SFLouis
 
Posts: 24
Joined: May 14th, '

Re: low-tech pumidor

Postby shah82 » Jun 24th, '13, 23:07

That awesomeness? Generally part of a climate.

Moreover, I'm not actually wearing the no-wet-storage cap. I'm wearing the don't-kill-me cap. As in, you won't have safe to drink tea, no matter what it tastes like. That set up is perfect for dangerous microbial growths.

And going back to that awesomeness? That wasn't typically done without losses due to spoilage and breakage. Those losses are with attentive monitoring of the warehouse situation.

Lastly, virtually all well done traditional storage has a drying out period of some years to reduce the funk to pleasant black-eyed-peas taste. You gunna know just how much of that seriously humid storage is enough before you put it on the shelves?
shah82
 
Posts: 1125
Joined: May 9th, '0

Re: low-tech pumidor

Postby SFLouis » Jun 24th, '13, 23:17

I promise to have someone let you know if I die ;)
SFLouis
 
Posts: 24
Joined: May 14th, '

Re: low-tech pumidor

Postby Tead Off » Jun 24th, '13, 23:35

SFLouis wrote:... and as to the 'requirements' for tea storage... It's not as if there were some universally agreed upon standard. Storage is a matter upon which there is very little agreement among puerh enthusiasts. Searching around the internets, I can find some who say that humidity in the low 80s is 'dry' or 'natural' storage, while I can also find others who feel it's too wet. I intend to find out for myself. If I find mold I promise to post it.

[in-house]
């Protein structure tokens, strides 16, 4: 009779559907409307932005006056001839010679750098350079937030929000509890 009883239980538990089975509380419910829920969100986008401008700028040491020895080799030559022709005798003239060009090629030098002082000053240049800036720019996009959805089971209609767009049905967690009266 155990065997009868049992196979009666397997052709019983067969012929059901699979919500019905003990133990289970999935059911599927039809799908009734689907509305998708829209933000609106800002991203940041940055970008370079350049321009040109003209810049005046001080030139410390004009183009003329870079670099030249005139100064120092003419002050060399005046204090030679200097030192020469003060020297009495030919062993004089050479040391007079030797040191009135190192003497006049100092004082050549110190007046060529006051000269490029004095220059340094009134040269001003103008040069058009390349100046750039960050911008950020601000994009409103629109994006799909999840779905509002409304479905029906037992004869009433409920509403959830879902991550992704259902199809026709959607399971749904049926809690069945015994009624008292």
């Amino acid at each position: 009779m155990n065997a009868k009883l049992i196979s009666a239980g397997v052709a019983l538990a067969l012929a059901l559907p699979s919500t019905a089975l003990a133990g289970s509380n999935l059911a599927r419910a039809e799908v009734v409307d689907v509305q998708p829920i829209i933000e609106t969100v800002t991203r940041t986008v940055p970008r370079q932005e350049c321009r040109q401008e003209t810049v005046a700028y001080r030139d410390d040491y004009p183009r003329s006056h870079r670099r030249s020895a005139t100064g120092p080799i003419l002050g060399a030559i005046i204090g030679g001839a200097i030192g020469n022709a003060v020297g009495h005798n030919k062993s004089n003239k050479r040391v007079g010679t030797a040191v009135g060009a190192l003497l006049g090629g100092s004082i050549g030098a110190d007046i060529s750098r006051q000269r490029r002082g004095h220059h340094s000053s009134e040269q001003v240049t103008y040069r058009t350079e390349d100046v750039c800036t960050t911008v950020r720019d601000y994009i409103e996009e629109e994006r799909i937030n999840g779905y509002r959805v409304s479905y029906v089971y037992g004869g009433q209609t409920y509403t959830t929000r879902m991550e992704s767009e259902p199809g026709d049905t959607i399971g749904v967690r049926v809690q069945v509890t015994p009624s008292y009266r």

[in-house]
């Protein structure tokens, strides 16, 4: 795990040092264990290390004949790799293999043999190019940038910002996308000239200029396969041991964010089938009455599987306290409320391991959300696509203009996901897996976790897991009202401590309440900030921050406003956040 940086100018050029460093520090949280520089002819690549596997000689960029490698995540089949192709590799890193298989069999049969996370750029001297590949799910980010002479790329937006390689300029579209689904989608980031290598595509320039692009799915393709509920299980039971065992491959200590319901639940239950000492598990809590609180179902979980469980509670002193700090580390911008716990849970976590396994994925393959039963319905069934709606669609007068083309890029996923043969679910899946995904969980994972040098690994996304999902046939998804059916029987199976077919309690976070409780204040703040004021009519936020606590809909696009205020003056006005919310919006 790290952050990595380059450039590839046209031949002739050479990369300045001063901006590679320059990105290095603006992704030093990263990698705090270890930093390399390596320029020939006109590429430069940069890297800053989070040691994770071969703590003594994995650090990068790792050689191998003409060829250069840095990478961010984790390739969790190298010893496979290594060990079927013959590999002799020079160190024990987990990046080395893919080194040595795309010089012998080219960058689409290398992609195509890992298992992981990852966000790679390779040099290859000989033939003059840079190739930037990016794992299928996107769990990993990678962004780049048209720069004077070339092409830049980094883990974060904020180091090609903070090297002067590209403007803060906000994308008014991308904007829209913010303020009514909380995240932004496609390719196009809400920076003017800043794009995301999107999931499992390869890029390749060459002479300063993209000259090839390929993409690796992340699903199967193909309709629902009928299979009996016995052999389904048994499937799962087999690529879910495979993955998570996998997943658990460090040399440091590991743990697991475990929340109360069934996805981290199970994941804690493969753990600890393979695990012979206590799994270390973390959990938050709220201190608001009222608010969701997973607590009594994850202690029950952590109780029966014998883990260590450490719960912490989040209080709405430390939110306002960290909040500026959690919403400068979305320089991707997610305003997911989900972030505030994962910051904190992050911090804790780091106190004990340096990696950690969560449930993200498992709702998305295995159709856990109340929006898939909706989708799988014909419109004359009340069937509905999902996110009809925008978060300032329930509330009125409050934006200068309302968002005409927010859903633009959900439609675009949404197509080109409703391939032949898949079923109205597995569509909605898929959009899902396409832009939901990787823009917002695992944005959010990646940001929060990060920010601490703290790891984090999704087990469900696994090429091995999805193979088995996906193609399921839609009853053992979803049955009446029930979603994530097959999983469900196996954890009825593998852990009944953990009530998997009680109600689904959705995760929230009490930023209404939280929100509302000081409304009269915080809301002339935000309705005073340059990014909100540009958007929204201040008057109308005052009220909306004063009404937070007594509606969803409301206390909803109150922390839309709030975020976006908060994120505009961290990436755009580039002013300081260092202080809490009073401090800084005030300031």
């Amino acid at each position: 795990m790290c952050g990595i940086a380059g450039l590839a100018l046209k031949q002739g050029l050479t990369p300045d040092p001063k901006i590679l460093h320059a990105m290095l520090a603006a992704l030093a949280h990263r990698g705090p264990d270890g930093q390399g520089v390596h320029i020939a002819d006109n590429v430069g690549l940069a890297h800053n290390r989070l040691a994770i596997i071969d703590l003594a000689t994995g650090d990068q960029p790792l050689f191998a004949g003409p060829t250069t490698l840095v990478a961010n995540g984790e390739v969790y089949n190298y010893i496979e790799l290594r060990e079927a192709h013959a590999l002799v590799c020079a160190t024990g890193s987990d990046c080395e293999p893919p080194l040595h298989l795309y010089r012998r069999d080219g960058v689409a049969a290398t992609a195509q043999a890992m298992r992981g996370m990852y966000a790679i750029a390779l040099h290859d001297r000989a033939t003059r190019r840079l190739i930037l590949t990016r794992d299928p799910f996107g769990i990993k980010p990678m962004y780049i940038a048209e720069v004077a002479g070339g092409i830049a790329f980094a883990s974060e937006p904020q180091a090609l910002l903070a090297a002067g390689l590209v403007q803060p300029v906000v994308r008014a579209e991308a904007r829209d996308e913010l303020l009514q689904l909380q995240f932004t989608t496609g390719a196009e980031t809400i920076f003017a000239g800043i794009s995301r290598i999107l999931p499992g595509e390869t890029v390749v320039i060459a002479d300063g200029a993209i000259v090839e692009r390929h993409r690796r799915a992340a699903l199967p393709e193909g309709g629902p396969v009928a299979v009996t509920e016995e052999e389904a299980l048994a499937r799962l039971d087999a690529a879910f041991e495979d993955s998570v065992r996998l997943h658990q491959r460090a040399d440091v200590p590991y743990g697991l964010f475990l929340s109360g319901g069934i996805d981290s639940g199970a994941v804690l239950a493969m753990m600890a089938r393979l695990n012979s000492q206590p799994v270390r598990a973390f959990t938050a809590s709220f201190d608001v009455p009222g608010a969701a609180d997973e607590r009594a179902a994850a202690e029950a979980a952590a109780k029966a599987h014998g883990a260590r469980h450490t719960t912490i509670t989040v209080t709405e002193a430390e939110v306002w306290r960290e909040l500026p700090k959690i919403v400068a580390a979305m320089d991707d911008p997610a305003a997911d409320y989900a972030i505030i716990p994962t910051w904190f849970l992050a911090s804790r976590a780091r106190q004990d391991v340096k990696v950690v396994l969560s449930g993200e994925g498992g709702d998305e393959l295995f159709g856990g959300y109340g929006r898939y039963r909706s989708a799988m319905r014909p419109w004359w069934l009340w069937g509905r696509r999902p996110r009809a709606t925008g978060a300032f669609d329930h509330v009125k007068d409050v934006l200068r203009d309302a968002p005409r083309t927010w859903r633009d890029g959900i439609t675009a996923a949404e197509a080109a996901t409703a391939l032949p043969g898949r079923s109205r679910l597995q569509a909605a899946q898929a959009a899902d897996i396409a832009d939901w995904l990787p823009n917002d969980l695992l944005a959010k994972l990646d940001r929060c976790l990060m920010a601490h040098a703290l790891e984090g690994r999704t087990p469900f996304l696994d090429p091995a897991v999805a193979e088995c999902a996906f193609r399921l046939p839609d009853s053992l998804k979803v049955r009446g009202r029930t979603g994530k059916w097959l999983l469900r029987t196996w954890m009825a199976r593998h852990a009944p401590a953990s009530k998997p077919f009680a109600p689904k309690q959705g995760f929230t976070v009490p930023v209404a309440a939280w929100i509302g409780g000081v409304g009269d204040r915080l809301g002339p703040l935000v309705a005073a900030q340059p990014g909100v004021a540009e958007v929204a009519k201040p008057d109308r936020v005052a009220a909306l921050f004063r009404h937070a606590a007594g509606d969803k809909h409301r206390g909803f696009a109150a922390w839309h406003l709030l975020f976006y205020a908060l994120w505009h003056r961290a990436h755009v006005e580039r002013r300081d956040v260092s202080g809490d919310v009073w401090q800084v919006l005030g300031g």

Over the last couple of years I've tasted a bunch of samples (from vendors & shops who shall remain nameless and don't you ask me 'cause I'm not telling) that were very bland and metallic-tasting because (I suspect) they had been stored for too long in open air & low humidity/temp. I have had mid-2000's teas that had been wetter stored in hot, extremely humid places in southeast asia and it resulted in what I can only describe as awesomeness.

I think Bangkok in general, is a good climate for aging Puerh. But, even here, we don't have 80% humidity. That is stifling.

Perhaps there is a trade-off between prolonged exposure to high humidity. There is probably an acceleration in the beginning years for aging, but I can't see this being a good long-term aging environment. The natural fermentation process has already been established by the processors of the tea. That natural fermentation process needs to be cultivated over time and protected from exaggerated climate spikes, IMO. But, good luck with your experiment.
User avatar
Tead Off
Vendor Member
 
Posts: 3360
Joined: Apr 1st, '0
Location: Bangkok

Re: low-tech pumidor

Postby Tead Off » Jun 24th, '13, 23:38